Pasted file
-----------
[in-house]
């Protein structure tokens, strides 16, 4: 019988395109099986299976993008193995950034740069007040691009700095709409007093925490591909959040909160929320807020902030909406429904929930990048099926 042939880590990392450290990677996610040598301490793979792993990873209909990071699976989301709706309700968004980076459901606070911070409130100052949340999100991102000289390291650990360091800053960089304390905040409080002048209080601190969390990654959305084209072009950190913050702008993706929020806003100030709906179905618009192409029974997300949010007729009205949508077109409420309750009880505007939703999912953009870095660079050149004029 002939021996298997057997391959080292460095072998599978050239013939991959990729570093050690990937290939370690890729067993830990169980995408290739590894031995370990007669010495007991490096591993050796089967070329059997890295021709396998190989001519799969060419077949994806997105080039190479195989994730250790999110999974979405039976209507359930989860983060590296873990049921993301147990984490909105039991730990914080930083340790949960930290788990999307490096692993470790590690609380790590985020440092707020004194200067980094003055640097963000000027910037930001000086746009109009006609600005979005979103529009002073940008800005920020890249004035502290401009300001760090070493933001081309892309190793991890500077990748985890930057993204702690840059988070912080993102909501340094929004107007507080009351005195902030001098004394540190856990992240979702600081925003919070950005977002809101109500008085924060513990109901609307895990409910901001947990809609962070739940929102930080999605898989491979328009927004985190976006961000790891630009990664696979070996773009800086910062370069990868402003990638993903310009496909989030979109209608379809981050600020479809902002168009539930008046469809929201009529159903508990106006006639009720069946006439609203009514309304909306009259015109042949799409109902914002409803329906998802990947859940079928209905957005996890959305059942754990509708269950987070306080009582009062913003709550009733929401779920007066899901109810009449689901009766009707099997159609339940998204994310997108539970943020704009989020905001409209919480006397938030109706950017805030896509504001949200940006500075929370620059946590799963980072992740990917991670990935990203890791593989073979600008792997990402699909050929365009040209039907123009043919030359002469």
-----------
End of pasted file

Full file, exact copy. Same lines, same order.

[in-house]
């Protein structure tokens, strides 16, 4: 019988395109099986299976993008193995950034740069007040691009700095709409007093925490591909959040909160929320807020902030909406429904929930990048099926 042939880590990392450290990677996610040598301490793979792993990873209909990071699976989301709706309700968004980076459901606070911070409130100052949340999100991102000289390291650990360091800053960089304390905040409080002048209080601190969390990654959305084209072009950190913050702008993706929020806003100030709906179905618009192409029974997300949010007729009205949508077109409420309750009880505007939703999912953009870095660079050149004029 002939021996298997057997391959080292460095072998599978050239013939991959990729570093050690990937290939370690890729067993830990169980995408290739590894031995370990007669010495007991490096591993050796089967070329059997890295021709396998190989001519799969060419077949994806997105080039190479195989994730250790999110999974979405039976209507359930989860983060590296873990049921993301147990984490909105039991730990914080930083340790949960930290788990999307490096692993470790590690609380790590985020440092707020004194200067980094003055640097963000000027910037930001000086746009109009006609600005979005979103529009002073940008800005920020890249004035502290401009300001760090070493933001081309892309190793991890500077990748985890930057993204702690840059988070912080993102909501340094929004107007507080009351005195902030001098004394540190856990992240979702600081925003919070950005977002809101109500008085924060513990109901609307895990409910901001947990809609962070739940929102930080999605898989491979328009927004985190976006961000790891630009990664696979070996773009800086910062370069990868402003990638993903310009496909989030979109209608379809981050600020479809902002168009539930008046469809929201009529159903508990106006006639009720069946006439609203009514309304909306009259015109042949799409109902914002409803329906998802990947859940079928209905957005996890959305059942754990509708269950987070306080009582009062913003709550009733929401779920007066899901109810009449689901009766009707099997159609339940998204994310997108539970943020704009989020905001409209919480006397938030109706950017805030896509504001949200940006500075929370620059946590799963980072992740990917991670990935990203890791593989073979600008792997990402699909050929365009040209039907123009043919030359002469």